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My suspension cocktail. Thoughts?

armykyle1

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I'm sure a lot of you are gearing up for black Friday, as am I. I'll be modifying my 2018 mustang GTPP with mag ride. I'll be doing mostly straight line racing, I might eventually take to NOLA motorsports to see what it does on a road track So far my plans for suspension are;

BMR CB 762
http://m.bmrsuspension.com/?page=products&productid=1910

I'm going with this over the steeda braces because I like the idea of the front and rear being secured, rather than just the front. It's probably 100% a none issue, just my preference.

BMR CB010
http://m.bmrsuspension.com/?page=products&productid=1727

I'm going with this because I had the SR cradle lockout on my 2015 GTPP and this being similar minus the braces and it worked great. I know BMR had the original design.

Steeda mag ride sport springs.
https://www.steeda.com/Steeda-S550-Mustang-MagneRide-Sport-Lowering-Springs-2015-2019_p_15908.html

My choice on these is due to the 1" drop on all four corners and no crazy high rates. Since I'm more concerned with straight line. The BMR and Eibach rates are much higher and may hinder drag racing

Steeda cradle alignment kit.
https://www.steeda.com/steeda-s550-mustang-irs-subframe-alignment-kit-2015-all-555-4438.html

I also used this on my 2015 GTPP. It may make a negligible difference on the car, but it gives piece of mind and I hate the amounts of slack around the subframe bolts.


I will eventually add spherical vertical links, billet control arms and all that. I'll be riding on the stock PP wheels and 25mm spacers for a while.

Thoughts and impressions?
 

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Go with the complete Steeda package :) - I have your email & we'll get you squared away!
 

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armykyle1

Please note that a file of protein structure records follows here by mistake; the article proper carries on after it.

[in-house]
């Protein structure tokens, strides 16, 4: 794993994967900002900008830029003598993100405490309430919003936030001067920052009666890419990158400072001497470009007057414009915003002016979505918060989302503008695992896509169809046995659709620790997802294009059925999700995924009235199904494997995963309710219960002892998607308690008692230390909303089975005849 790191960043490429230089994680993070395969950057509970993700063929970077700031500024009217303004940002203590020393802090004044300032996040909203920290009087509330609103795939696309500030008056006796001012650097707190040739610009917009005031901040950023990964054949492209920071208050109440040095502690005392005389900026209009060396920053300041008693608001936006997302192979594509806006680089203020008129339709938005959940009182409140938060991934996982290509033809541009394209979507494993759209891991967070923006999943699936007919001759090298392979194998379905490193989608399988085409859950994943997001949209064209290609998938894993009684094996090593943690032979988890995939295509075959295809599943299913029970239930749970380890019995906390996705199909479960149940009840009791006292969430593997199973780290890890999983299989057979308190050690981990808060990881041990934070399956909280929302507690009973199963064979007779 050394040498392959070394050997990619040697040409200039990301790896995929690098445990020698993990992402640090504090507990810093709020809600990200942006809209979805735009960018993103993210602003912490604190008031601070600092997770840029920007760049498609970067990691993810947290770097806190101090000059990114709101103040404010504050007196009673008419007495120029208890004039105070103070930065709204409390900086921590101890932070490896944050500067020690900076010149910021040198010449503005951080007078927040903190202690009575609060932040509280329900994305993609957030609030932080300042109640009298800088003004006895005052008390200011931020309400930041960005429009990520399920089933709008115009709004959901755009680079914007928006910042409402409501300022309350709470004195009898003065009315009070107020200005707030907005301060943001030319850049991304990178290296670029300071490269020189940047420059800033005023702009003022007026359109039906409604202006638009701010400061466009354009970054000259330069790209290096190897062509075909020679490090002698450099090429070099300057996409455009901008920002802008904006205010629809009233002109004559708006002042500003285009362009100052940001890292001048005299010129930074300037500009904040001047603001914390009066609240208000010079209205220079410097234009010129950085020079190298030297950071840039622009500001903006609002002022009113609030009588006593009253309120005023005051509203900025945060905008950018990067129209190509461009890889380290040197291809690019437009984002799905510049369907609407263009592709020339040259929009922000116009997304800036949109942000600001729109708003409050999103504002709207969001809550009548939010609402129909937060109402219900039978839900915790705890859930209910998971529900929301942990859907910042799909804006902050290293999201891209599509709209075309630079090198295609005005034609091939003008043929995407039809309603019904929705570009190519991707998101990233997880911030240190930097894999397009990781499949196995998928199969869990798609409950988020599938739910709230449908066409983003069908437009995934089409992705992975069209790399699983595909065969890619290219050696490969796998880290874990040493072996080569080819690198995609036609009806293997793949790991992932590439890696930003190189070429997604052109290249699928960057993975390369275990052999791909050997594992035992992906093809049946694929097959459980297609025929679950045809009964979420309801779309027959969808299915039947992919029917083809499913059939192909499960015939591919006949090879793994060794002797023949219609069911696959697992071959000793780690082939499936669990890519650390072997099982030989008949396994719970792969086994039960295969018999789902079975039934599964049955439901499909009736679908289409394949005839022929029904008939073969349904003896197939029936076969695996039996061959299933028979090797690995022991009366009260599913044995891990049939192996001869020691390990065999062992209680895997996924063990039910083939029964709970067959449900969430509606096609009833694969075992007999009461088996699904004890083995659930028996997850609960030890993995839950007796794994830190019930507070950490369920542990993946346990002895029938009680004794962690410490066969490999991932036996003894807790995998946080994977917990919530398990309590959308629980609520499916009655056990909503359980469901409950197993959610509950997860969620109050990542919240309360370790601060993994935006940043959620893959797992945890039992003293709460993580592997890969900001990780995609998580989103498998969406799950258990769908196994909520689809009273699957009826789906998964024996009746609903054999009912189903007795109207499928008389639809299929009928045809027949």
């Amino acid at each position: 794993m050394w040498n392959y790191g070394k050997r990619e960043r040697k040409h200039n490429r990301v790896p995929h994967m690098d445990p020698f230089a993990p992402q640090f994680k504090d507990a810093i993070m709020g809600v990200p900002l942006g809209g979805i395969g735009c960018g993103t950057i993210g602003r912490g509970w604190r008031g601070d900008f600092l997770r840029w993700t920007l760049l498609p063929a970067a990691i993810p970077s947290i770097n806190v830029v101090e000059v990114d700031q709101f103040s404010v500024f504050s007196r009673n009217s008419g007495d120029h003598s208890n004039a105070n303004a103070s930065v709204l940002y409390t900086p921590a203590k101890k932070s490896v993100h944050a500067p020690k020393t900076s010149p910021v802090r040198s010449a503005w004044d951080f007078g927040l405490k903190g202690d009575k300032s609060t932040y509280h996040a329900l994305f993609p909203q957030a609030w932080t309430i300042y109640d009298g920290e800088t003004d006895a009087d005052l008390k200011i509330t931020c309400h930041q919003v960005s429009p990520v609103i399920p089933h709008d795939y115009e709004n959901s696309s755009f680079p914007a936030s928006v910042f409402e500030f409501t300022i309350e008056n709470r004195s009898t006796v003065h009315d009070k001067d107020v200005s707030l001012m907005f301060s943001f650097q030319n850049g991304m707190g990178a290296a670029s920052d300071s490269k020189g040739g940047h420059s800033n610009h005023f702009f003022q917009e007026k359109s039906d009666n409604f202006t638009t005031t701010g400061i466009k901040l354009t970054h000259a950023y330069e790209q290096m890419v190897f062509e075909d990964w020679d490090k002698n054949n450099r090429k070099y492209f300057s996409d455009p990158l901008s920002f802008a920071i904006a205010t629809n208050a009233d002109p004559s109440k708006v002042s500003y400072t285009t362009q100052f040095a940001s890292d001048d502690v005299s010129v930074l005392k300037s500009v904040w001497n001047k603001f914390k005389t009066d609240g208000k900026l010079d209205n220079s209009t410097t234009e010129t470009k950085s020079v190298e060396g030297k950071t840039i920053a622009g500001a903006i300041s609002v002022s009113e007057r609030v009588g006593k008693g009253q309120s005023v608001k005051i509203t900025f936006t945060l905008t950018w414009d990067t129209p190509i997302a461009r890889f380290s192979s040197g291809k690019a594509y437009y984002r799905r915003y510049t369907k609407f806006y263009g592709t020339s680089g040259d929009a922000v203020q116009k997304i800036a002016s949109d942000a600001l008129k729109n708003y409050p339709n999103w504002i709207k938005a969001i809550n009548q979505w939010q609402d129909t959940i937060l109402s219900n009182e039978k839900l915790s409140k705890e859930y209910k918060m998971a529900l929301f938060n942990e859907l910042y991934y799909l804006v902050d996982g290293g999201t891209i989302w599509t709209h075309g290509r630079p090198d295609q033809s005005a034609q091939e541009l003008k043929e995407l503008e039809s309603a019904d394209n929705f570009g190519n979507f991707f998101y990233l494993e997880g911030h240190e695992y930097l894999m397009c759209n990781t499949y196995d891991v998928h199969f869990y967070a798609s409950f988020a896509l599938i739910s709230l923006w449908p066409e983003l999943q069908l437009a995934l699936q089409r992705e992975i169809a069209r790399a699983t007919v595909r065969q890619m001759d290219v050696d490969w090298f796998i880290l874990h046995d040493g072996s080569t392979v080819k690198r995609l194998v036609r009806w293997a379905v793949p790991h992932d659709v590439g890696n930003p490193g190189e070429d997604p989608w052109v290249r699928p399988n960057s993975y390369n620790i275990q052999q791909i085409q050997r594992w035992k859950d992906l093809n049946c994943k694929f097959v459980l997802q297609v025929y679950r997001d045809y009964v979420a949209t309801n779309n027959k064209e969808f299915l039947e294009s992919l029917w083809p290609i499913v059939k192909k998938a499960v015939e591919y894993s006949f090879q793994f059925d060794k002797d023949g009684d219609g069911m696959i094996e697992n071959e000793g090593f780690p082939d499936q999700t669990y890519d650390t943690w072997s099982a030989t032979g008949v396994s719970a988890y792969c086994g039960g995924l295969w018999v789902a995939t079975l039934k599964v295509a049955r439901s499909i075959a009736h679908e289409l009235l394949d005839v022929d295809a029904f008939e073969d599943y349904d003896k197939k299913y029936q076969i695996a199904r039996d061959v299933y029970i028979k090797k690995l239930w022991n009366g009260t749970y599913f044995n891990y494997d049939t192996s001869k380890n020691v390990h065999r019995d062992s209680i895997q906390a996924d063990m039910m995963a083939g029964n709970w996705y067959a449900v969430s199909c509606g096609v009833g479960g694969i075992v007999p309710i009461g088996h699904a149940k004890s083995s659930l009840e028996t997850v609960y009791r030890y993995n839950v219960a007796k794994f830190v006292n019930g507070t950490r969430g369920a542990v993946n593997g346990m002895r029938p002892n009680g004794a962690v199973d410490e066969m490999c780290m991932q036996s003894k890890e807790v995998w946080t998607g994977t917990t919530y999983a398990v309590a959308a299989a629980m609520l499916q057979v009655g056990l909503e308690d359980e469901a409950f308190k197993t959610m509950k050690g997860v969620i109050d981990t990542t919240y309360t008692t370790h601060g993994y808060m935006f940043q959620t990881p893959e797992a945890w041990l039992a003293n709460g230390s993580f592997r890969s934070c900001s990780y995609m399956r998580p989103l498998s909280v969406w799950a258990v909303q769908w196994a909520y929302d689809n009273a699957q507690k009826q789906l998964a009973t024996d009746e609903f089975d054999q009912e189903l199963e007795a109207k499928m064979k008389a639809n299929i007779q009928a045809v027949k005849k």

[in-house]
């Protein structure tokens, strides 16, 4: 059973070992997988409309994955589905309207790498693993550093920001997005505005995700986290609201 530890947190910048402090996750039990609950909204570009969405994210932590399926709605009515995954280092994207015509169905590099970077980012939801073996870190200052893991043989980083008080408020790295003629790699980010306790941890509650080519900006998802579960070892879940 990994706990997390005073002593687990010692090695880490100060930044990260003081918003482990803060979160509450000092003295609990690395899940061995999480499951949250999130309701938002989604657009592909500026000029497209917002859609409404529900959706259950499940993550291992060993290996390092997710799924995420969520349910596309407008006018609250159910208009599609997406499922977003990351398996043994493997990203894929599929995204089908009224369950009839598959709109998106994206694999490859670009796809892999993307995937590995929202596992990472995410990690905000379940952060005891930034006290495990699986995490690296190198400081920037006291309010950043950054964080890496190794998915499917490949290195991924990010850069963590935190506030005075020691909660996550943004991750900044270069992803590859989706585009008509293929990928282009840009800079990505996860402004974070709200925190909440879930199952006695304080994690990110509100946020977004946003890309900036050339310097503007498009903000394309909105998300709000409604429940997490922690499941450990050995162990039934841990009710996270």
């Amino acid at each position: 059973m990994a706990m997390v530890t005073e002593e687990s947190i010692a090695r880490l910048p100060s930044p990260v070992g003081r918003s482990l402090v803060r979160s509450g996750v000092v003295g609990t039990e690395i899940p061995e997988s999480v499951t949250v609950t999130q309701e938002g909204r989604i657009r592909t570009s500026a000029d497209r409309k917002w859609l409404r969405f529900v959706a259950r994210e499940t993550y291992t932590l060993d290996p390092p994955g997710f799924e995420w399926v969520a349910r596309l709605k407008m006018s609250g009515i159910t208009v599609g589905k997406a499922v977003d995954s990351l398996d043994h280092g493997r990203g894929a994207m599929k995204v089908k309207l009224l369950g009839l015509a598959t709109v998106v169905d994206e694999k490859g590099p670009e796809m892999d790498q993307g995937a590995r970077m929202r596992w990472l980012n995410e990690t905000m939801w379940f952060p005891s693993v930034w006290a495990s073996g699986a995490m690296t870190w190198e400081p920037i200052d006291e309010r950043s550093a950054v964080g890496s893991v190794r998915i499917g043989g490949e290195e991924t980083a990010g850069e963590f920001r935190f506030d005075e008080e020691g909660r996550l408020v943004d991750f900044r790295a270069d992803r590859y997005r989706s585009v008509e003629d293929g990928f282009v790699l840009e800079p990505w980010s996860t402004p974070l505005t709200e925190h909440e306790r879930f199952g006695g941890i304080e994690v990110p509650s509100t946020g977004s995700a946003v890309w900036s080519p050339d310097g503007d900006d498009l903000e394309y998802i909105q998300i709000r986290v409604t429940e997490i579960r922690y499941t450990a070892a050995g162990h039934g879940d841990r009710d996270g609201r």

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I went ahead and ordered jacking rails too.
 

TheLion

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I'd highly recommend corrected front end geometry with steeda's roll center / bump steer kit. Most lowering springs screw things up more than they help, even minimum drop springs have a lot of negative side effects and the increases in spring rates often don't fully justify the losses due to geometry, at least if you care about geometry.
 

armykyle1

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I'd highly recommend corrected front end geometry with steeda's roll center / bump steer kit. Most lowering springs screw things up more than they help, even minimum drop springs have a lot of negative side effects and the increases in spring rates often don't fully justify the losses due to geometry, at least if you care about geometry.
I'm just going to do cam bolts and get the alignment right. If I have issues, I'll look into the bump steer kit. Thank you for the input.
 

TheLion

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I'm just going to do cam bolts and get the alignment right. If I have issues, I'll look into the bump steer kit. Thank you for the input.
I was referring more to roll center. The extended ball joint lateral links are extremely important for proper roll center. It has quite a noticeable impact on handling. Case in point, GM offers a 1LE suspension upgrade package for the Camaro SS that includes their own extended ball stud lateral links to achieve correct geometry with the lowered ride height. Why Ford Performance never made them for the S550 is beyond me, but at least Steeda stepped up to the plate and offered OE quality extended stud variants that happen to be perfect for multiple performance spring options.

But again it all depends on what your ok with. Some people are ok with the trade off's of a sub-par geometry for the sake of looks, but if you want a car that has proper handling and more ideal tire wear, roll center is very important and a must, and bump steer is important just for handling aspects but has little effect on tire wear. Best of luck!
 

Bluemustang

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I was referring more to roll center. The extended ball joint lateral links are extremely important for proper roll center. It has quite a noticeable impact on handling. Case in point, GM offers a 1LE suspension upgrade package for the Camaro SS that includes their own extended ball stud lateral links to achieve correct geometry with the lowered ride height. Why Ford Performance never made them for the S550 is beyond me, but at least Steeda stepped up to the plate and offered OE quality extended stud variants that happen to be perfect for multiple performance spring options.